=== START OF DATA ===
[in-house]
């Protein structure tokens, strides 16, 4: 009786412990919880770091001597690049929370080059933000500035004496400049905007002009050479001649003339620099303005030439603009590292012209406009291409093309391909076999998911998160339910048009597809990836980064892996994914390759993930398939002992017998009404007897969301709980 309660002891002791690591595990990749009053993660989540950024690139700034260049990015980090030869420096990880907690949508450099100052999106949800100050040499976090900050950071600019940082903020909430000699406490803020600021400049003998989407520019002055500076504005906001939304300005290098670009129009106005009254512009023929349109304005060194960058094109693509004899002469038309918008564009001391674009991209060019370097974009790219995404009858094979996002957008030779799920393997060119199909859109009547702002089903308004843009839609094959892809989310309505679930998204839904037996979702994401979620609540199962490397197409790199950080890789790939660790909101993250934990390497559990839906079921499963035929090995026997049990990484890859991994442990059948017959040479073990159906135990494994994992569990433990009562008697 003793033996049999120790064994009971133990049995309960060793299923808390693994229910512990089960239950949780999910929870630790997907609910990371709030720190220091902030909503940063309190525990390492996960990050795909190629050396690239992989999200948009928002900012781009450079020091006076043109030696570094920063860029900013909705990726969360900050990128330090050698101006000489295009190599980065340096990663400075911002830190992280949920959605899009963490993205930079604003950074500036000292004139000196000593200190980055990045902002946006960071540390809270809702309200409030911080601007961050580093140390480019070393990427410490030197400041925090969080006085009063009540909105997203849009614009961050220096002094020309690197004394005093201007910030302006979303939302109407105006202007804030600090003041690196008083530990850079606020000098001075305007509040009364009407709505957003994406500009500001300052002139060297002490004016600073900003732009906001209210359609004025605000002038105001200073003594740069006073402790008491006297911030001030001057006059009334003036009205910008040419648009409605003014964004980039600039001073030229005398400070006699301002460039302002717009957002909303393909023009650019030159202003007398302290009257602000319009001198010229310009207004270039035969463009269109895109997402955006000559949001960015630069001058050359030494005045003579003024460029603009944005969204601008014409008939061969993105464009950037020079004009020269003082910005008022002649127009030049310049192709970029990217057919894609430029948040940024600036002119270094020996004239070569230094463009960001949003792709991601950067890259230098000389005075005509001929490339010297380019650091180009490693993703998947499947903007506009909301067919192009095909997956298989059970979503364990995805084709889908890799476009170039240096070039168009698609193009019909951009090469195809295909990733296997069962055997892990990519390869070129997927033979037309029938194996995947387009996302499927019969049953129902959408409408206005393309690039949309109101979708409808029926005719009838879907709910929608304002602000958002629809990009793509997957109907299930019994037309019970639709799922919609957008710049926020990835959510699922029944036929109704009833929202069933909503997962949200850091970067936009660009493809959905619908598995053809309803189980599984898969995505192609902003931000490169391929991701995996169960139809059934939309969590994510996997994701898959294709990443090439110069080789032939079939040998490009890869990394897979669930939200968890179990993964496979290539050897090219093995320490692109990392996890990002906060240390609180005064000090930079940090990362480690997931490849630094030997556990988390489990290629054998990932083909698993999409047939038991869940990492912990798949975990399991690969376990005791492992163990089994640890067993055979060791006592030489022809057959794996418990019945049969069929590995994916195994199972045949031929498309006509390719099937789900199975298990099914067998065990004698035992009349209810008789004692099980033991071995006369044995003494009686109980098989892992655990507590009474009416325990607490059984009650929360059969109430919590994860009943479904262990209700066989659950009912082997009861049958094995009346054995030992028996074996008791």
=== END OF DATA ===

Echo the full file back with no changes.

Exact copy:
[in-house]
């Protein structure tokens, strides 16, 4: 009786412990919880770091001597690049929370080059933000500035004496400049905007002009050479001649003339620099303005030439603009590292012209406009291409093309391909076999998911998160339910048009597809990836980064892996994914390759993930398939002992017998009404007897969301709980 309660002891002791690591595990990749009053993660989540950024690139700034260049990015980090030869420096990880907690949508450099100052999106949800100050040499976090900050950071600019940082903020909430000699406490803020600021400049003998989407520019002055500076504005906001939304300005290098670009129009106005009254512009023929349109304005060194960058094109693509004899002469038309918008564009001391674009991209060019370097974009790219995404009858094979996002957008030779799920393997060119199909859109009547702002089903308004843009839609094959892809989310309505679930998204839904037996979702994401979620609540199962490397197409790199950080890789790939660790909101993250934990390497559990839906079921499963035929090995026997049990990484890859991994442990059948017959040479073990159906135990494994994992569990433990009562008697 003793033996049999120790064994009971133990049995309960060793299923808390693994229910512990089960239950949780999910929870630790997907609910990371709030720190220091902030909503940063309190525990390492996960990050795909190629050396690239992989999200948009928002900012781009450079020091006076043109030696570094920063860029900013909705990726969360900050990128330090050698101006000489295009190599980065340096990663400075911002830190992280949920959605899009963490993205930079604003950074500036000292004139000196000593200190980055990045902002946006960071540390809270809702309200409030911080601007961050580093140390480019070393990427410490030197400041925090969080006085009063009540909105997203849009614009961050220096002094020309690197004394005093201007910030302006979303939302109407105006202007804030600090003041690196008083530990850079606020000098001075305007509040009364009407709505957003994406500009500001300052002139060297002490004016600073900003732009906001209210359609004025605000002038105001200073003594740069006073402790008491006297911030001030001057006059009334003036009205910008040419648009409605003014964004980039600039001073030229005398400070006699301002460039302002717009957002909303393909023009650019030159202003007398302290009257602000319009001198010229310009207004270039035969463009269109895109997402955006000559949001960015630069001058050359030494005045003579003024460029603009944005969204601008014409008939061969993105464009950037020079004009020269003082910005008022002649127009030049310049192709970029990217057919894609430029948040940024600036002119270094020996004239070569230094463009960001949003792709991601950067890259230098000389005075005509001929490339010297380019650091180009490693993703998947499947903007506009909301067919192009095909997956298989059970979503364990995805084709889908890799476009170039240096070039168009698609193009019909951009090469195809295909990733296997069962055997892990990519390869070129997927033979037309029938194996995947387009996302499927019969049953129902959408409408206005393309690039949309109101979708409808029926005719009838879907709910929608304002602000958002629809990009793509997957109907299930019994037309019970639709799922919609957008710049926020990835959510699922029944036929109704009833929202069933909503997962949200850091970067936009660009493809959905619908598995053809309803189980599984898969995505192609902003931000490169391929991701995996169960139809059934939309969590994510996997994701898959294709990443090439110069080789032939079939040998490009890869990394897979669930939200968890179990993964496979290539050897090219093995320490692109990392996890990002906060240390609180005064000090930079940090990362480690997931490849630094030997556990988390489990290629054998990932083909698993999409047939038991869940990492912990798949975990399991690969376990005791492992163990089994640890067993055979060791006592030489022809057959794996418990019945049969069929590995994916195994199972045949031929498309006509390719099937789900199975298990099914067998065990004698035992009349209810008789004692099980033991071995006369044995003494009686109980098989892992655990507590009474009416325990607490059984009650929360059969109430919590994860009943479904262990209700066989659950009912082997009861049958094995009346054995030992028996074996008791």